"This finding suggests that frequent church attendance contributes to better mammography screening status," Fox and colleagues say.


Story Source:

The above story is based on materials provided by Center For The Advancement Of Health. Note: Materials may be edited for content and length.


Cite This Page:

Center For The Advancement Of Health. "Faith And Health: Divine Intervention Or Good Behavior?." ScienceDaily. ScienceDaily, 30 October 1998. <www.sciencedaily.com/releases/1998/10/981030081243.htm>.
Center For The Advancement Of Health. (1998, October 30). Faith And Health: Divine Intervention Or Good Behavior?. ScienceDaily. Retrieved September 30, 2014 from www.sciencedaily.com/releases/1998/10/981030081243.htm
Center For The Advancement Of Health. "Faith And Health: Divine Intervention Or Good Behavior?." ScienceDaily. www.sciencedaily.com/releases/1998/10/981030081243.htm (accessed September 30, 2014).

Share This



More Health & Medicine News

Tuesday, September 30, 2014

Featured Research

from universities, journals, and other organizations


Featured Videos

from AP, Reuters, AFP, and other news services

How 'Yes Means Yes' Defines Sexual Assault

How 'Yes Means Yes' Defines Sexual Assault

Newsy (Sep. 29, 2014) Aimed at reducing sexual assaults on college campuses, California has adopted a new law changing the standard of consent for sexual activity. Video provided by Newsy
Powered by NewsLook.com
Scientists May Have Found An Early Sign Of Pancreatic Cancer

Scientists May Have Found An Early Sign Of Pancreatic Cancer

Newsy (Sep. 29, 2014) Researchers looked at 1,500 blood samples and determined people who developed pancreatic cancer had more branched chain amino acids. Video provided by Newsy
Powered by NewsLook.com
Colo. Doctors See Cluster of Enterovirus Cases

Colo. Doctors See Cluster of Enterovirus Cases

AP (Sep. 29, 2014) Doctors at the Children's Hospital of Colorado say they have treated over 4,000 children with serious respiratory illnesses since August. Nine of the patients have shown distinct neurological symptoms, including limb weakness. (Sept. 29) Video provided by AP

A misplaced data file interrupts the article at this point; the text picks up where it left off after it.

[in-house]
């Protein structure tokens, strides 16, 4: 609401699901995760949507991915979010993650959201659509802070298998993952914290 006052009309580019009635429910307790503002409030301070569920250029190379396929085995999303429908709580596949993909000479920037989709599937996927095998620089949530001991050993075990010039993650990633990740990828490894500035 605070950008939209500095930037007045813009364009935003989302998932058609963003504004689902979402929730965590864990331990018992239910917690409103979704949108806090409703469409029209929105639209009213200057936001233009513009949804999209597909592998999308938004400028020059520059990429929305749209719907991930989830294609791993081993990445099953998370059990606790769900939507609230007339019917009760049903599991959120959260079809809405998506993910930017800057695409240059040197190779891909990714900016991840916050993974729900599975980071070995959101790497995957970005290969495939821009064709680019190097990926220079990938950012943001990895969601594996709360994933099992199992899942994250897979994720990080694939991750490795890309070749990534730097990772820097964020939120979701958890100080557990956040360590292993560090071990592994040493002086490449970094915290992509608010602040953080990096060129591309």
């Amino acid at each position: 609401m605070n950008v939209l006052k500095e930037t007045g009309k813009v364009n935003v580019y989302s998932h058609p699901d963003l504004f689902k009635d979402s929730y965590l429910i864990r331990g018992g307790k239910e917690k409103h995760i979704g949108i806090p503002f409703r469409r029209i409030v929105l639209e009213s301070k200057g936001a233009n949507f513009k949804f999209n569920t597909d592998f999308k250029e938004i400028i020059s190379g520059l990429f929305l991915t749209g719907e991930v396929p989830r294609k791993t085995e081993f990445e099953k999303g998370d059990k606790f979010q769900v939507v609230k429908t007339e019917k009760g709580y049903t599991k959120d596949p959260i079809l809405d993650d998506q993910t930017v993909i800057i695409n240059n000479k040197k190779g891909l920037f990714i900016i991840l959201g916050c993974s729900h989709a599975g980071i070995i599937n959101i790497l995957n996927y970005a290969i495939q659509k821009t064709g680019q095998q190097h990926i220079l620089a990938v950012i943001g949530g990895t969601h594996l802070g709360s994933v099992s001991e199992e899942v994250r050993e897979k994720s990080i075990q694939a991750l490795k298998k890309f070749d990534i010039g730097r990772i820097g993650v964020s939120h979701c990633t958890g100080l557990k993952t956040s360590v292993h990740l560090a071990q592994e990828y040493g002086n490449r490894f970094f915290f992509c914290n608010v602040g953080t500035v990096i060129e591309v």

Powered by NewsLook.com
Dr.'s Unsure of Cause of Fast-Spreading Virus

Dr.'s Unsure of Cause of Fast-Spreading Virus

AP (Sep. 29, 2014) Doctors at the Children's Hospital of Colorado say they have treated over 4,000 children with serious respiratory illnesses since August. Nine of the patients have shown distinct neurological symptoms, including limb weakness. (Sept. 29) Video provided by AP
Powered by NewsLook.com

Search ScienceDaily

Number of stories in archives: 140,361

Find with keyword(s):
Enter a keyword or phrase to search ScienceDaily for related topics and research stories.

Save/Print:
Share:

Breaking News:

Strange & Offbeat Stories


Health & Medicine

Mind & Brain

Living & Well

In Other News

... from NewsDaily.com

Science News

Health News

Environment News

Technology News



Save/Print:
Share:

Free Subscriptions


Get the latest science news with ScienceDaily's free email newsletters, updated daily and weekly. Or view hourly updated newsfeeds in your RSS reader:

Get Social & Mobile


Keep up to date with the latest news from ScienceDaily via social networks and mobile apps:

Have Feedback?


Tell us what you think of ScienceDaily -- we welcome both positive and negative comments. Have any problems using the site? Questions?
Mobile: iPhone Android Web
Follow: Facebook Twitter Google+
Subscribe: RSS Feeds Email Newsletters
Latest Headlines Health & Medicine Mind & Brain Space & Time Matter & Energy Computers & Math Plants & Animals Earth & Climate Fossils & Ruins